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Iconicity and naming in E. E. Cummings’s poetry

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Abstract

Moving on from a visual-iconic emphasis in the study of the i-o dance in E. E. Cummings’s poetry (Terblanche and Webster 2007), this chapter shifts the focus to a sound-symbolizing element of that dance, in tandem with its iconic features. Reading Cummings’s poems “anyone lived in a pretty how town” and “my father moved through dooms of love” among others, the chapter shows how Cummings uses sounds such as [ʌɪ] and [eʊ] to intimate a movement from isolation, individuality, and “lightness” into a movement of integration, deeper selfhood, and greater resonance and reverberation in the natural world. This is a complex poetic example of what Brent Berlin terms size-sound symbolism. Based on this finding, the chapter finds further that arbitrariness in Cummings (such as isolating the lower case “i”) serves to enhance motivation (such as miming dynamic integration within a larger “o”-world of being). Evidently, this further involves a certain inseparability of what Max Nänny terms imagic and diagrammatic forms of iconicity: “i” mimes smallness, uprightness, and the joy of a dot jumping out imagically, while this goes on to indicate entrance into a sense of movement, growth, and being (as embodied not only in “O” but also in the semiotic movement “into” it) — a movement which is in the nature of diagrammatic iconicity. The chapter concludes that arbitrariness and motivation end up in loops of enhancement in the case of Cummings, contrary to the current stock response that language is only or nearly only arbitrary.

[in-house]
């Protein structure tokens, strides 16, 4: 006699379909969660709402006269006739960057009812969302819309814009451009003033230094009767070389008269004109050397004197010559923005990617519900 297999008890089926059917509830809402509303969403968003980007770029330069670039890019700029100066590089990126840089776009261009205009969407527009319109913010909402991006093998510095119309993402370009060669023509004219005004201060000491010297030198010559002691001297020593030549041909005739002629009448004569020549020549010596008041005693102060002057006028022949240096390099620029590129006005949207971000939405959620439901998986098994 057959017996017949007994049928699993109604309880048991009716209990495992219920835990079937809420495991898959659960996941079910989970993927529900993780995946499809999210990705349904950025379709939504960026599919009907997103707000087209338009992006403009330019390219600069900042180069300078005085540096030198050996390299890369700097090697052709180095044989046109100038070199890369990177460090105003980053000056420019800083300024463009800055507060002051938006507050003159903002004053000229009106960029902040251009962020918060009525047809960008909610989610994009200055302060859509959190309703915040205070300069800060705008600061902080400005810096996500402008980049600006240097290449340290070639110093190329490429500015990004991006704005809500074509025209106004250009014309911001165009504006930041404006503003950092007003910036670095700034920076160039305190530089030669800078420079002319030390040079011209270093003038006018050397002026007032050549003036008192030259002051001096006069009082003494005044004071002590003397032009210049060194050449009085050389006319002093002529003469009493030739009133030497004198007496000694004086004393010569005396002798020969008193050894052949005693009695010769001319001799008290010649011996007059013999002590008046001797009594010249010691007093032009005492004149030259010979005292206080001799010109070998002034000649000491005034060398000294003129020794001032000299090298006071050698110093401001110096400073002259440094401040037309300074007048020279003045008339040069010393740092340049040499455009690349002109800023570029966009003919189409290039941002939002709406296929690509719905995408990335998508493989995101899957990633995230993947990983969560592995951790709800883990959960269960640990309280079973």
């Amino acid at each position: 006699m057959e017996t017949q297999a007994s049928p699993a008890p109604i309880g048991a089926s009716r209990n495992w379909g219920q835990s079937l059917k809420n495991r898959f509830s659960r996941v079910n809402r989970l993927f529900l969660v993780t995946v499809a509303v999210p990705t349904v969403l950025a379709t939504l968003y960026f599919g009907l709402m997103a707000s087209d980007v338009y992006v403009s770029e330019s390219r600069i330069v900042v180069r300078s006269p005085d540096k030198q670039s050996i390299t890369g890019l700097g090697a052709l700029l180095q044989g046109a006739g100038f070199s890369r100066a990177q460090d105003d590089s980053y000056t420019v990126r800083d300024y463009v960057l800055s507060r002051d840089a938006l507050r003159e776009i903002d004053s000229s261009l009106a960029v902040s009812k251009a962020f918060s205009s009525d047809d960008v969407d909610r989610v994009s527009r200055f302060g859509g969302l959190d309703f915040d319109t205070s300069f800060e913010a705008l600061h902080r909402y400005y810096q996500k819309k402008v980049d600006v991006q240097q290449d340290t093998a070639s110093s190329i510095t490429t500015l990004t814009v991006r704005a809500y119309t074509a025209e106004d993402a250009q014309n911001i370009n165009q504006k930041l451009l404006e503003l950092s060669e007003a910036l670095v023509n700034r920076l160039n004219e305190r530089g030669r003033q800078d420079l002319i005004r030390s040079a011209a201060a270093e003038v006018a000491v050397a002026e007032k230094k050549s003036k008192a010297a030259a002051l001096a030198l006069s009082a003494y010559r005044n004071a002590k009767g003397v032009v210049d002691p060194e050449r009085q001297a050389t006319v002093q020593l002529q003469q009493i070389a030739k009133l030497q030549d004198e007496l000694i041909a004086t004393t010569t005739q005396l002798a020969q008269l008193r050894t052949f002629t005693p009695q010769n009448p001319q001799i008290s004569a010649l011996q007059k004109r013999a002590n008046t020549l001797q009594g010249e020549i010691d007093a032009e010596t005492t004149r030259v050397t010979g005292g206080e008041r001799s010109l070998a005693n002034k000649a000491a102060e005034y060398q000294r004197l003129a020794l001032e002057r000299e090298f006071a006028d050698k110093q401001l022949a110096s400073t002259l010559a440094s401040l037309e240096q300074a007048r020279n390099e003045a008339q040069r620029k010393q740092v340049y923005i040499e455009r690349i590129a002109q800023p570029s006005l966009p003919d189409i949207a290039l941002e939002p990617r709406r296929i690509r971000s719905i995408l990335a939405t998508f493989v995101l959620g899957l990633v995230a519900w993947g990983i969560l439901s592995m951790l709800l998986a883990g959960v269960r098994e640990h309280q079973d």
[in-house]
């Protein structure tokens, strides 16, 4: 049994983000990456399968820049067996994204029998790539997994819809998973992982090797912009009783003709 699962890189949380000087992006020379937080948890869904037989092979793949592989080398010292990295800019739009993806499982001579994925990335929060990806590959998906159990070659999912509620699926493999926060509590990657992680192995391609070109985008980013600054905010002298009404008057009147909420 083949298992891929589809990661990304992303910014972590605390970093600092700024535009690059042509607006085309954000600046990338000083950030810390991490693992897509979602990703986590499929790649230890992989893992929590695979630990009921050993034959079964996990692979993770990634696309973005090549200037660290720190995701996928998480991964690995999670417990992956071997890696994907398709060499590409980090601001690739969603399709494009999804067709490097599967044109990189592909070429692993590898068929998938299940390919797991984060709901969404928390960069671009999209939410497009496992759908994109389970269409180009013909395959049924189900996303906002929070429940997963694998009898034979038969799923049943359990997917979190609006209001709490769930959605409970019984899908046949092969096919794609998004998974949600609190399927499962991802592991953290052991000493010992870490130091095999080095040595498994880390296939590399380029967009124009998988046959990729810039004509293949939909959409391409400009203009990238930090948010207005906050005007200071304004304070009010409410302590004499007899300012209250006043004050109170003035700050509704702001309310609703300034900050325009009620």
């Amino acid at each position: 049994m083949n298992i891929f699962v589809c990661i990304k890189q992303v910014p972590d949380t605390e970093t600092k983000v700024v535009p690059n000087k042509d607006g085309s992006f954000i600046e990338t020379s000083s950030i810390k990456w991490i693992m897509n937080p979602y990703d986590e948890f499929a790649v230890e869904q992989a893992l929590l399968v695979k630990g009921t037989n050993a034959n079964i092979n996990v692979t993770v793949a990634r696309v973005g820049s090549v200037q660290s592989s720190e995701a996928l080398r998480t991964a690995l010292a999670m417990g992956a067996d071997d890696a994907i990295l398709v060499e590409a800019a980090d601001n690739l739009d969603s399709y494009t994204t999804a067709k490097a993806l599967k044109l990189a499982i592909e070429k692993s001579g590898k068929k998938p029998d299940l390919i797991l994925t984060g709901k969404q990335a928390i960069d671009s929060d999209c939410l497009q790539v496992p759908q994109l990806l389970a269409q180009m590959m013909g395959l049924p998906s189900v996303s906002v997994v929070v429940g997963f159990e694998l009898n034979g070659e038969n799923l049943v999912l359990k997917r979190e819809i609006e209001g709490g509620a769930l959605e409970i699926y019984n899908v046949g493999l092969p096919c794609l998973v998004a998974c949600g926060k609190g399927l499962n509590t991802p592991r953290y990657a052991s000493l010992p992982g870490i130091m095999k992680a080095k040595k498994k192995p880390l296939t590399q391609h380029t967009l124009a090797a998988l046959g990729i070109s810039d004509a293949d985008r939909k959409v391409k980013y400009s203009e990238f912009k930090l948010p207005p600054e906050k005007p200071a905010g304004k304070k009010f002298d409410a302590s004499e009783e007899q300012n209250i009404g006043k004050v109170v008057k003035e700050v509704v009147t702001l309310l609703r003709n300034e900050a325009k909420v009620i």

References

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